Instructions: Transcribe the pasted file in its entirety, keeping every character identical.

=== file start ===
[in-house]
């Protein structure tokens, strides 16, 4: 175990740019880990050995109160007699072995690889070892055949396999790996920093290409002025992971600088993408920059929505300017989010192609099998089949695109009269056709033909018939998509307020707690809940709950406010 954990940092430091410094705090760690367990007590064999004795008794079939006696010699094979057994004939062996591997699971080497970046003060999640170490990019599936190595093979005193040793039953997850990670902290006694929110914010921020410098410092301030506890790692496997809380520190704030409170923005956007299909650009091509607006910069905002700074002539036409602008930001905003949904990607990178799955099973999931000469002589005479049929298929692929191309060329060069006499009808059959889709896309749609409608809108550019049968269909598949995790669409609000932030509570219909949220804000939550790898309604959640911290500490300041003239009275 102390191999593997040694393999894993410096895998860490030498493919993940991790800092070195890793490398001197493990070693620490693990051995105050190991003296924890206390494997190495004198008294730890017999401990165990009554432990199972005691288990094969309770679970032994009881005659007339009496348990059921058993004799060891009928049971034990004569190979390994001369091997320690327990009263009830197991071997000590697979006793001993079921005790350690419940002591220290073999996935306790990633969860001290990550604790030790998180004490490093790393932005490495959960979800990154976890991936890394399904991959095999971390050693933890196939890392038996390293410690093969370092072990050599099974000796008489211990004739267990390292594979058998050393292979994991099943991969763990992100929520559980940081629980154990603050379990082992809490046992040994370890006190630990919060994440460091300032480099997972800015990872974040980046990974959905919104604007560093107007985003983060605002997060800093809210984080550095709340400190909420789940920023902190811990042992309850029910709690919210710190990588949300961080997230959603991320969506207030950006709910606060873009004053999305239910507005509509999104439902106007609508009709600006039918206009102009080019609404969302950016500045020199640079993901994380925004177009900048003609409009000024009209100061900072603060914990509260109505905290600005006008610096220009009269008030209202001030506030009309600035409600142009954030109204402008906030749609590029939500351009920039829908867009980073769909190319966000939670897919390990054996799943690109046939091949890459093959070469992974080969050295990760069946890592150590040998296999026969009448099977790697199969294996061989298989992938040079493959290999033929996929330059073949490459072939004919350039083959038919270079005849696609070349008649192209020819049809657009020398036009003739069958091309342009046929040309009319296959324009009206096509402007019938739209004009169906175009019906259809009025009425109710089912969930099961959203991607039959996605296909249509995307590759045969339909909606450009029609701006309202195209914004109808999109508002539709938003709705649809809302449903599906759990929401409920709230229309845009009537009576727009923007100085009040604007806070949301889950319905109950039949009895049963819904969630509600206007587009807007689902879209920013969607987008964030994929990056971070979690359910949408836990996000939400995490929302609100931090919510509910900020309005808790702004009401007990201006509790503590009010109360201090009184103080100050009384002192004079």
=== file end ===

[in-house]
């Protein structure tokens, strides 16, 4: 175990740019880990050995109160007699072995690889070892055949396999790996920093290409002025992971600088993408920059929505300017989010192609099998089949695109009269056709033909018939998509307020707690809940709950406010 954990940092430091410094705090760690367990007590064999004795008794079939006696010699094979057994004939062996591997699971080497970046003060999640170490990019599936190595093979005193040793039953997850990670902290006694929110914010921020410098410092301030506890790692496997809380520190704030409170923005956007299909650009091509607006910069905002700074002539036409602008930001905003949904990607990178799955099973999931000469002589005479049929298929692929191309060329060069006499009808059959889709896309749609409608809108550019049968269909598949995790669409609000932030509570219909949220804000939550790898309604959640911290500490300041003239009275 102390191999593997040694393999894993410096895998860490030498493919993940991790800092070195890793490398001197493990070693620490693990051995105050190991003296924890206390494997190495004198008294730890017999401990165990009554432990199972005691288990094969309770679970032994009881005659007339009496348990059921058993004799060891009928049971034990004569190979390994001369091997320690327990009263009830197991071997000590697979006793001993079921005790350690419940002591220290073999996935306790990633969860001290990550604790030790998180004490490093790393932005490495959960979800990154976890991936890394399904991959095999971390050693933890196939890392038996390293410690093969370092072990050599099974000796008489211990004739267990390292594979058998050393292979994991099943991969763990992100929520559980940081629980154990603050379990082992809490046992040994370890006190630990919060994440460091300032480099997972800015990872974040980046990974959905919104604007560093107007985003983060605002997060800093809210984080550095709340400190909420789940920023902190811990042992309850029910709690919210710190990588949300961080997230959603991320969506207030950006709910606060873009004053999305239910507005509509999104439902106007609508009709600006039918206009102009080019609404969302950016500045020199640079993901994380925004177009900048003609409009000024009209100061900072603060914990509260109505905290600005006008610096220009009269008030209202001030506030009309600035409600142009954030109204402008906030749609590029939500351009920039829908867009980073769909190319966000939670897919390990054996799943690109046939091949890459093959070469992974080969050295990760069946890592150590040998296999026969009448099977790697199969294996061989298989992938040079493959290999033929996929330059073949490459072939004919350039083959038919270079005849696609070349008649192209020819049809657009020398036009003739069958091309342009046929040309009319296959324009009206096509402007019938739209004009169906175009019906259809009025009425109710089912969930099961959203991607039959996605296909249509995307590759045969339909909606450009029609701006309202195209914004109808999109508002539709938003709705649809809302449903599906759990929401409920709230229309845009009537009576727009923007100085009040604007806070949301889950319905109950039949009895049963819904969630509600206007587009807007689902879209920013969607987008964030994929990056971070979690359910949408836990996000939400995490929302609100931090919510509910900020309005808790702004009401007990201006509790503590009010109360201090009184103080100050009384002192004079």